* 113: number of tornadoes that touched down last year in Minnesota (MN State Climate Office).
* 145: SPC preliminary tornado count in Minnesota for 2010.
* 10: tornado-related fatalaties in Minnesota since 1992.
* 1983: last tornado-related death in the Twin Cities metro. On June 14, 1983 a tornado tracked from Edina to Roseville, killing one person, injuring 83.
* 1998: last year Ramsey county saw a tornado. (MN State Climate Office).
* Quarter-size hail: threshhold for severe storm warnings, roughly 1" in diameter.
* 2.75" hail reported near Albertville Tuesday evening, roughly tennis ball size. This was the same "supercell" that went on to spin up a tornado near St. Michael.
* 1.12" of rain predicted by Sunday morning (best chance of heavier showers Thursday afternoon, again late Saturday and Saturday night).
Cool, Soggy Fishing Opener Blues. Models continue to predict light rain showers and sprinkles on Saturday, a raw north wind - heavier/steadier rain possible late Saturday and Saturday night into the morning hours Sunday.
Leech: 41-48 F. Rain. Winds: N 10-20
Whitefish Chain: 43-50 F. AM showers, PM rain. Winds: N 10-20
Mille Lacs: 45-53 F. AM Showers/sprinkles, PM rain. Winds: N 10-20
Minnetonka: 47-56 F. AM drizzle/sprinkles, PM showers. Winds: N 10-20
* Fishing Opener weather trivia from the Minnesota State Climatology Office below:
First Minnesota Tornado of 2011? WeatherNation meteorologist Todd Nelson snapped this photo (from his deck - as the funnel passes right over his house in St. Michael). There were reports of 2.75" diameter hail nearby - which underscores something I've been saying for 25+ years: when you see large hail it's a tip-off that a storm is especially severe, with a violent updraft capable of spinning up a tornado.
Why I'm Considering A Move To Ramsey County. Here is a great summary of Minnesota tornado stats, courtesy of the Minnesota State Climatology Office: "The most probable danger period in Minnesota, therefore, is late spring and early summer, between 2PM and 9PM. However, tornadoes can and do occur at any time of the day or night. Despite a higher number of tornadoes reported in recent years, the number of fatalities and injuries due to tornadoes has been decreasing. This is thanks in part to better National Weather Service tools in detecting tornadoes, namely the NEXRAD doppler radar network installed in the mid-1990s. Also, the ability of alerting the public has improved as well with more National Weather Service radio transmitters and a close relationship with media outlets. An energetic spotter network has also been the key to alerting the public in Minnesota. There have only been 10 deaths due to tornadoes in Minnesota in the last 18 years (1992-2010) and there haven't been multiple deaths due to a single tornado since 1978. In fact, the increasing number of tornadoes reported may be a direct result of improved communications networks, public awareness, warning systems and training. Most of the deadly and damaging tornadoes occur in groups of outbreaks that often last from 6 to 12 hours. One of the worst such outbreak in Minnesota occurred on June 28, 1979, when 16 tornadoes slashed across the state, from northwest to southeast, in a six and one half hour period. Two additional tornadoes occurred in eastern North Dakota with this system. Many such outbreaks have occurred, including the April 30, 1967 cluster in south central and southeast Minnesota. The largest tornado outbreak in one day in Minnesota is 48 tornadoes on June 17, 2010. The old record was 27 on June 16, 1992 that included an F5 tornado at Chandler. Just by chance, some counties have not seen a tornado in years. The last tornado reported in Ramsey County was in May 1998. Benton County has gone the longest without seeing a tornado. The last tornado spotted there was on June 16, 1992.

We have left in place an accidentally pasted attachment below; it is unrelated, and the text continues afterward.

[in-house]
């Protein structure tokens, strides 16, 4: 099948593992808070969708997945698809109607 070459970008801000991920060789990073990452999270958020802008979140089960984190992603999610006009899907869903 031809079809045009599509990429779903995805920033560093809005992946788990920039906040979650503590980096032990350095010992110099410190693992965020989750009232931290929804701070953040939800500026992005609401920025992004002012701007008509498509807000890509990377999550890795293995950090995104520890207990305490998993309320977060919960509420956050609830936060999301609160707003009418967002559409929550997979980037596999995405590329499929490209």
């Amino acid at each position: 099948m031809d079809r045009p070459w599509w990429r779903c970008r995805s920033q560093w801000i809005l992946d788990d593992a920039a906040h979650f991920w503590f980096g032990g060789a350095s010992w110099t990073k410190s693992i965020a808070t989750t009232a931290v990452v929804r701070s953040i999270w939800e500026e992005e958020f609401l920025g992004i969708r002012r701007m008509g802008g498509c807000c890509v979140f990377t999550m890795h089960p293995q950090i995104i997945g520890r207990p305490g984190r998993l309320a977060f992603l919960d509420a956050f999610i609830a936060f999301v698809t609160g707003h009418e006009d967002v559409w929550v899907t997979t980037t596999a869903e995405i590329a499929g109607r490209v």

Incredible Numbers. For the last few weeks I've been going with a (113 number) for the total number of tornadoes in Minnesota during 2010. I just checked the SPC site and was amazed to see the number - revised upward - to 145. We lead the USA in confirmed tornadoes last year. I suspect another busy severe storm season, but hopefully we'll keep the tornado tally under 100. That would be nice. Note: SPC is still calling this a preliminary tornado count (but I can't imagine that they still have teams on the ground trying to pinpoint the number of 2010 tornadoes). This may wind up being the final number. Amazing.
Weather Monster. Dan Holliday captured this photo of the massive, 1 mile wide "wedge tornado" that swept through Wadena on June 17, 2010, one of 48 reported tornadoes that formed in the skies over Minnesota in one day.